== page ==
Why we evolved to dream
Back in the 1980s the Irish psychologist, Joe Griffin, co-founder of the human givens approach, was fascinated by the age-old puzzle of why we dream. Nature is always efficient in her design, he reasoned, so he set about to discover its true purpose.
His extensive published research (carried out over 12 years) resulted in the first comprehensive, scientifically consistent theory of why we evolved to dream – his expectation fulfilment theory of dreaming. This has led, through his work with Ivan Tyrrell (who was one of the first to realise the huge implications of Joe's research), to huge improvements in the treatment of depression, addiction, psychological trauma and the early stages of psychosis.
His discovery, which has significantly advanced our understanding of the causes of mental health and emotional problems, was satisfyingly simple, easy to test ourselves – and consistent with all scientific dream and sleep research to date. No new research has contradicted it. (You can read more here)
Griffin's important work has also thrown invaluable light on the little-appreciated importance of the REM state – which has to do with a lot more than just dreaming.
You can read more about his work and watch Joe giving a lecture about it here, where he also shows how new research continues to back up his theory,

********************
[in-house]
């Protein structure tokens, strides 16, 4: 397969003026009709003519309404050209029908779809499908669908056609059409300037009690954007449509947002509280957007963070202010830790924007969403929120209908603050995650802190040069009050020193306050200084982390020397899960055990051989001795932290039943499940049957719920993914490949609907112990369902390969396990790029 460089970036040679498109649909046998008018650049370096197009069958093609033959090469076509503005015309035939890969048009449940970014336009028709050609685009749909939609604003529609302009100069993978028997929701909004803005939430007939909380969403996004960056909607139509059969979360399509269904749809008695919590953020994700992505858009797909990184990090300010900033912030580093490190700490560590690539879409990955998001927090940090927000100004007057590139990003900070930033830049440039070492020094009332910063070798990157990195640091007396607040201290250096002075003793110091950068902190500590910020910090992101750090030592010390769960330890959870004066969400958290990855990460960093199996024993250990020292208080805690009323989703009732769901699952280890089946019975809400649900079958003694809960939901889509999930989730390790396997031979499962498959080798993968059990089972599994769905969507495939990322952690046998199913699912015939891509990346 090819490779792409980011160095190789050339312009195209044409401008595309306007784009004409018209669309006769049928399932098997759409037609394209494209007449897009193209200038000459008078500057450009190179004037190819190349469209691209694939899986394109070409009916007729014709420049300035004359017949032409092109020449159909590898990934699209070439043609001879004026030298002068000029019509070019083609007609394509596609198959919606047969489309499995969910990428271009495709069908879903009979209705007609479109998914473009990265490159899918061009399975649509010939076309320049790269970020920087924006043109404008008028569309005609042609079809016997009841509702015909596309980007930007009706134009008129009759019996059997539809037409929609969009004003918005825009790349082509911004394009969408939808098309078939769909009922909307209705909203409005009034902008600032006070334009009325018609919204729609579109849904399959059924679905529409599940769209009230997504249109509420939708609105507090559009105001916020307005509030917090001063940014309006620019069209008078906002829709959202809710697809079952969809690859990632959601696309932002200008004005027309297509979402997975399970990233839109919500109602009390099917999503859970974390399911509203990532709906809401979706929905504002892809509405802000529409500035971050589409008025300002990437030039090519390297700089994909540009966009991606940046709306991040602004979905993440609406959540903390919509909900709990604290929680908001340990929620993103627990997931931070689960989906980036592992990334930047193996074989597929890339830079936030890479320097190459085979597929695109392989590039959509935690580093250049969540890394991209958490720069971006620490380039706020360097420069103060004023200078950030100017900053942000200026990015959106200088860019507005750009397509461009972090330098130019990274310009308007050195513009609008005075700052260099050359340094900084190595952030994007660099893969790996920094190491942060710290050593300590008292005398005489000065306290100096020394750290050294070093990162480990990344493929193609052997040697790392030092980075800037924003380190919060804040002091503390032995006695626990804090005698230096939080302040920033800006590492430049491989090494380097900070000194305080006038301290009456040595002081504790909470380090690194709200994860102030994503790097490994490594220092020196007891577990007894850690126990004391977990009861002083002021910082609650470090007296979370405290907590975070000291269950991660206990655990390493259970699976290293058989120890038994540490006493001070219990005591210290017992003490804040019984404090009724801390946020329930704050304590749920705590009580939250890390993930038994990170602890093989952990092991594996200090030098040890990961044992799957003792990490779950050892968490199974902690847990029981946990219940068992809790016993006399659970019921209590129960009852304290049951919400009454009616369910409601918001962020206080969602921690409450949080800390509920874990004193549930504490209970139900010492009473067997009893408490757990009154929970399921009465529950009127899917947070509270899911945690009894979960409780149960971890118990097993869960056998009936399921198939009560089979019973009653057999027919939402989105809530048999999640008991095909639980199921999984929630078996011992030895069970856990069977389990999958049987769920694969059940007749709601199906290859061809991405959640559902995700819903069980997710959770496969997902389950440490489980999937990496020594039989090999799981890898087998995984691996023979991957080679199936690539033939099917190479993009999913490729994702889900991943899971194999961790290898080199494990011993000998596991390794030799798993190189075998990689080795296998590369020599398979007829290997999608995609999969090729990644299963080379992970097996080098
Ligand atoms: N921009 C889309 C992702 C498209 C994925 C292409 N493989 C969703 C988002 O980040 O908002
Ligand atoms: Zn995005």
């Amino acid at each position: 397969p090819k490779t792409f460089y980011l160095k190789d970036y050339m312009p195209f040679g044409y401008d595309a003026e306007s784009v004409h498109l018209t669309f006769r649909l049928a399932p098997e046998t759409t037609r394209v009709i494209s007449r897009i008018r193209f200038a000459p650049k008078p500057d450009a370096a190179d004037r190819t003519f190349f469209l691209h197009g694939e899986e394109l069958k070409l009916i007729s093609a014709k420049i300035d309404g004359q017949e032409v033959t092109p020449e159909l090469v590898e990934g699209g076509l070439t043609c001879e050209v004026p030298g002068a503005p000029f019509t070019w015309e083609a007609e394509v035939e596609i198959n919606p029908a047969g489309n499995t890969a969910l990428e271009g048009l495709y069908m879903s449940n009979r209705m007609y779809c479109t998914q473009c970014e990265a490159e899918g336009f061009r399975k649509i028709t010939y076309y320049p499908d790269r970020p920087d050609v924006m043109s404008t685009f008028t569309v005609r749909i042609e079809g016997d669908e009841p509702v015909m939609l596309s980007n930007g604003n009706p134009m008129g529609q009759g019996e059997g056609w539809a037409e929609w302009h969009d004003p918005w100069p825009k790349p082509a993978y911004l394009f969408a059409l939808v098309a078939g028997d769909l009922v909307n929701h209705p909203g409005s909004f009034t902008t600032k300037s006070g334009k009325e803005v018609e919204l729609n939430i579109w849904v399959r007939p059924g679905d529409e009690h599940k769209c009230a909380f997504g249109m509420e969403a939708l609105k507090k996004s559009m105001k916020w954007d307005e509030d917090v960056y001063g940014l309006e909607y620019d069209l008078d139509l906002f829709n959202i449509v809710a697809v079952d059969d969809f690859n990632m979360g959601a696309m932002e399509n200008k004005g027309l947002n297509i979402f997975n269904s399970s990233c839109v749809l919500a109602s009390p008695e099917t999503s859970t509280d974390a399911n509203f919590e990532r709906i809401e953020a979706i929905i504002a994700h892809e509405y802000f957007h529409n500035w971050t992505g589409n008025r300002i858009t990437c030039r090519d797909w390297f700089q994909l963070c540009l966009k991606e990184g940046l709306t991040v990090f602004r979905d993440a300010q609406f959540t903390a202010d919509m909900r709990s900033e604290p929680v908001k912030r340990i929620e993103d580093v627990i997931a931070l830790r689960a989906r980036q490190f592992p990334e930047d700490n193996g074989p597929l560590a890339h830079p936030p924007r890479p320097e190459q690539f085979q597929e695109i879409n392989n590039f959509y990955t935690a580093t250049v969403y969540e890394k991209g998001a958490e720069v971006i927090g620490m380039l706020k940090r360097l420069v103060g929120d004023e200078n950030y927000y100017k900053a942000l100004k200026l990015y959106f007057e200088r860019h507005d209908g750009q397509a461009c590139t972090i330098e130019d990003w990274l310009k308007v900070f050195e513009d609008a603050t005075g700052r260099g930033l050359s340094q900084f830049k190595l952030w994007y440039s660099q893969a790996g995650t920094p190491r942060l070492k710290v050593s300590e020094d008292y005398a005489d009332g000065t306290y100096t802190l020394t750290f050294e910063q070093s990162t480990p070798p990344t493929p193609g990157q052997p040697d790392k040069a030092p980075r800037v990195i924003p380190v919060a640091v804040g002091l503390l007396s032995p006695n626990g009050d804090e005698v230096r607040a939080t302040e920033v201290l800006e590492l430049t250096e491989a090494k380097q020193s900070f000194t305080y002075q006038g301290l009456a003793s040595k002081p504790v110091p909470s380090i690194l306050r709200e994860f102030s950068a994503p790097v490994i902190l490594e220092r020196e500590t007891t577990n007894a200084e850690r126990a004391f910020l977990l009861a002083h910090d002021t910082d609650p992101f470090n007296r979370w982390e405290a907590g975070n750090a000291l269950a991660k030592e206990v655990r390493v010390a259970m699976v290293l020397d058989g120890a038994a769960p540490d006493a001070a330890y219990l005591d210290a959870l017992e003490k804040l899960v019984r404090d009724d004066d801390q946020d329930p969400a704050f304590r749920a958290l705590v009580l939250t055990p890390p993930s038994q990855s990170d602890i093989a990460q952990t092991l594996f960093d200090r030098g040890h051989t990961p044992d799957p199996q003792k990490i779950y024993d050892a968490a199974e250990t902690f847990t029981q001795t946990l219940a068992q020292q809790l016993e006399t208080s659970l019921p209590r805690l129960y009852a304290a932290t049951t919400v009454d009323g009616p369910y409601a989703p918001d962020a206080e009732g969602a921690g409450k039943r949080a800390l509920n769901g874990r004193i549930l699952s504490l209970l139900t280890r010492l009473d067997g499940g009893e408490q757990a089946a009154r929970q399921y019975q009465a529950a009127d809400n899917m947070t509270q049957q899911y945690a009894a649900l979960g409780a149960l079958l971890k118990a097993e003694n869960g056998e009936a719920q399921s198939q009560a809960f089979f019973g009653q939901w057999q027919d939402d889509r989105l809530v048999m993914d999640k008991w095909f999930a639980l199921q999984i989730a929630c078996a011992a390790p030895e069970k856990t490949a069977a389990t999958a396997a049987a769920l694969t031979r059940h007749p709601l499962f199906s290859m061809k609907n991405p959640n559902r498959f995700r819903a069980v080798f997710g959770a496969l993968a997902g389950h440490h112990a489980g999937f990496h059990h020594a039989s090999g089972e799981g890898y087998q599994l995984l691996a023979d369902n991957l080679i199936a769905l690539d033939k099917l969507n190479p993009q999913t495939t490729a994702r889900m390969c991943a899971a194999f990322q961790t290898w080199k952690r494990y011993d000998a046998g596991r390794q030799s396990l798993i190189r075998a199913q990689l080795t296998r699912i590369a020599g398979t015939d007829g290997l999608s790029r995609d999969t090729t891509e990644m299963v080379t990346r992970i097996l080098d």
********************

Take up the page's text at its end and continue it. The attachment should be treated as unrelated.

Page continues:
And the book, which covers the story of his discovery and the research findings that corroborate it, is full of dream descriptions which are convincingly explained – including a new analysis of Freud's famous 'Dream of Irma's injection':
by Joe Griffin and Ivan Tyrrell
Explore our articles and interviews
Read Mike Beard's therapist account of Nina's treatment.
Ivan Tyrrell talks with Paul Allin about the significance of the Government’s National Well-being Programme and the contribution of the human givens
How one session of human givens therapy was enough to transform the life of Sarah, a depressed single mother.
Social work should be about helping people yet, bogged down in bureaucracy, it has lost its way. Jan Little shows how the human givens approach can put it back on track.
Iain Caldwell uses many case studies in his description of how the human givens approach to helping people in distress has had a huge impact on mental health services in Hartlepool.
Trevor Bailey, head of Worle School, raises issues about the impact of targets and inspections on the well-being of staff and thus on motivation and effectiveness..
Self-harm is still a taboo subject. Angela shares her experience of self-harm and the impact it had on her life before taking the first steps to recovery.
Denise Winn talks with Professor John Ratey about the brain as a social organ, and the need to be alert early to inept social skills.
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SAVE THE DATE
12th–13th May 2018
Our next conference's theme is: 'Living with Uncertainty' and it's being held on the weekend of 12th–13th May 2018 at the beautiful venue of Woodland Grange in Leamington Spa, Warwickshire - read more